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Black Hole Reality
Black holes are among the most popular objects in the universe. But they’re also among the most misunderstood. Among many misconceptions, they’re not as voracious as they’re often portrayed.
A black hole is an object with such powerful gravity that nothing can escape from it, including light. Some were born from the collapse of supergiant stars, and are several times as massive as the Sun. Millions of these objects may speckle the Milky Way galaxy.
When a star becomes a black hole, though, it doesn’t automatically suck up all the planets and other objects around it.
If the Sun were to become a black hole, for example — something that’s not possible, by the way — Earth and the other planets wouldn’t “feel” anything different. Even though the black-hole Sun would be just a few miles in diameter, Earth would continue to orbit at the same speed and distance as it does today. So would Mars and Jupiter and Halley’s Comet.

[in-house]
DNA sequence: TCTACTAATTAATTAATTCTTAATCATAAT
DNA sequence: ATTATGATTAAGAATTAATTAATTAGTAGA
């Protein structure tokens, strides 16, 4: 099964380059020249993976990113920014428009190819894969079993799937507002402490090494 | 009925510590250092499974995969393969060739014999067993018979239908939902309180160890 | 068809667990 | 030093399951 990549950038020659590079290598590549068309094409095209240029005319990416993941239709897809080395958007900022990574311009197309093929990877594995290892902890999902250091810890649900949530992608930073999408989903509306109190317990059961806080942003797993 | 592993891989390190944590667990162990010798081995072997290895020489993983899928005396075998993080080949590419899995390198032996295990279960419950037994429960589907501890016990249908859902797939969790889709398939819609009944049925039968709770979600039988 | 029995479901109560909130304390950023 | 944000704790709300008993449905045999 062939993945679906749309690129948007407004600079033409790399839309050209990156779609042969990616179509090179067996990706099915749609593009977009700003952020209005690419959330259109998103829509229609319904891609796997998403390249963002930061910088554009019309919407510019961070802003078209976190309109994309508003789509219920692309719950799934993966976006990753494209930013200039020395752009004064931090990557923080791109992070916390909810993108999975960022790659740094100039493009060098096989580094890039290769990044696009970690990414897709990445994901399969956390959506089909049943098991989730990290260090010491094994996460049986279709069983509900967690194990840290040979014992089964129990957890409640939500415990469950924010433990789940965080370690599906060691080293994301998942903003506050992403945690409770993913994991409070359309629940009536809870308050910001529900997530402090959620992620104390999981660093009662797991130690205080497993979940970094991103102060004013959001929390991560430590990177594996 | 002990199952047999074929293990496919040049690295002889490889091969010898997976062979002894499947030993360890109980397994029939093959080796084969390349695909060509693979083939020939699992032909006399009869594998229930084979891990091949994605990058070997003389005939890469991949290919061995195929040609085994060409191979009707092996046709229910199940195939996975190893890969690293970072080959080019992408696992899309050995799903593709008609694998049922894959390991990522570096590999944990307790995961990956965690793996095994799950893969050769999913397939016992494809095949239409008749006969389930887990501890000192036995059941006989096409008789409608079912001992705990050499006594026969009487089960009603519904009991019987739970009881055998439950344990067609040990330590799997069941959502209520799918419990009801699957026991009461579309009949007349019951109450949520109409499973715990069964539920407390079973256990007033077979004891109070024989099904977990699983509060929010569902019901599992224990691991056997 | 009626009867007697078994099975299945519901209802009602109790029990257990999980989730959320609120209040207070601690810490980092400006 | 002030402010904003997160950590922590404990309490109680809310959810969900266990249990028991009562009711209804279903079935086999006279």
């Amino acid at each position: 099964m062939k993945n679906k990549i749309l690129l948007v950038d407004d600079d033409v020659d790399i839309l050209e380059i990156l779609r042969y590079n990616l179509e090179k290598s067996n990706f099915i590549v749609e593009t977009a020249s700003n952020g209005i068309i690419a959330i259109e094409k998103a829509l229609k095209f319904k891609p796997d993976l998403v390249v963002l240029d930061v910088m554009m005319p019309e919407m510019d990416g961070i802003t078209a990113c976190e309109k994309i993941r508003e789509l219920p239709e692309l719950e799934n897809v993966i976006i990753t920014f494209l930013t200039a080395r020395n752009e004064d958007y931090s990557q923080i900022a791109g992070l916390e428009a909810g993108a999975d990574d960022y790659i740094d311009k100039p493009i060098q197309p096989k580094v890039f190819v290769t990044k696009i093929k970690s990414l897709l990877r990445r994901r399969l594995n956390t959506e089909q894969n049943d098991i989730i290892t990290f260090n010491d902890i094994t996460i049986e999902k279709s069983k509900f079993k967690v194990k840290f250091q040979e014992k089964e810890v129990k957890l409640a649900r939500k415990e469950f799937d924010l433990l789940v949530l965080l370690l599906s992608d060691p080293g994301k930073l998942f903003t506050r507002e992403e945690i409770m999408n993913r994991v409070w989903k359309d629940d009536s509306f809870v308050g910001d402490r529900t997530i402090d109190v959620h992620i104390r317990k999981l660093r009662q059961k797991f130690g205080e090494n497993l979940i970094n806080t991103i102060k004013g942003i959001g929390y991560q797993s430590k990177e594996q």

The point is that while the Sun’s size and energy output would change dramatically, its mass would remain the same, and it’s mass that determines an object’s gravitational pull, not its size.
Objects that got too close to the black hole would be torn apart, and their remains would form a hot disk. As this material spiraled into the black hole, it would get extremely hot, so it would glow brightly. Beyond that close range, though, the rest of the solar system would go on as before — undisturbed by the nearby black hole.
Script by Damond Benningfield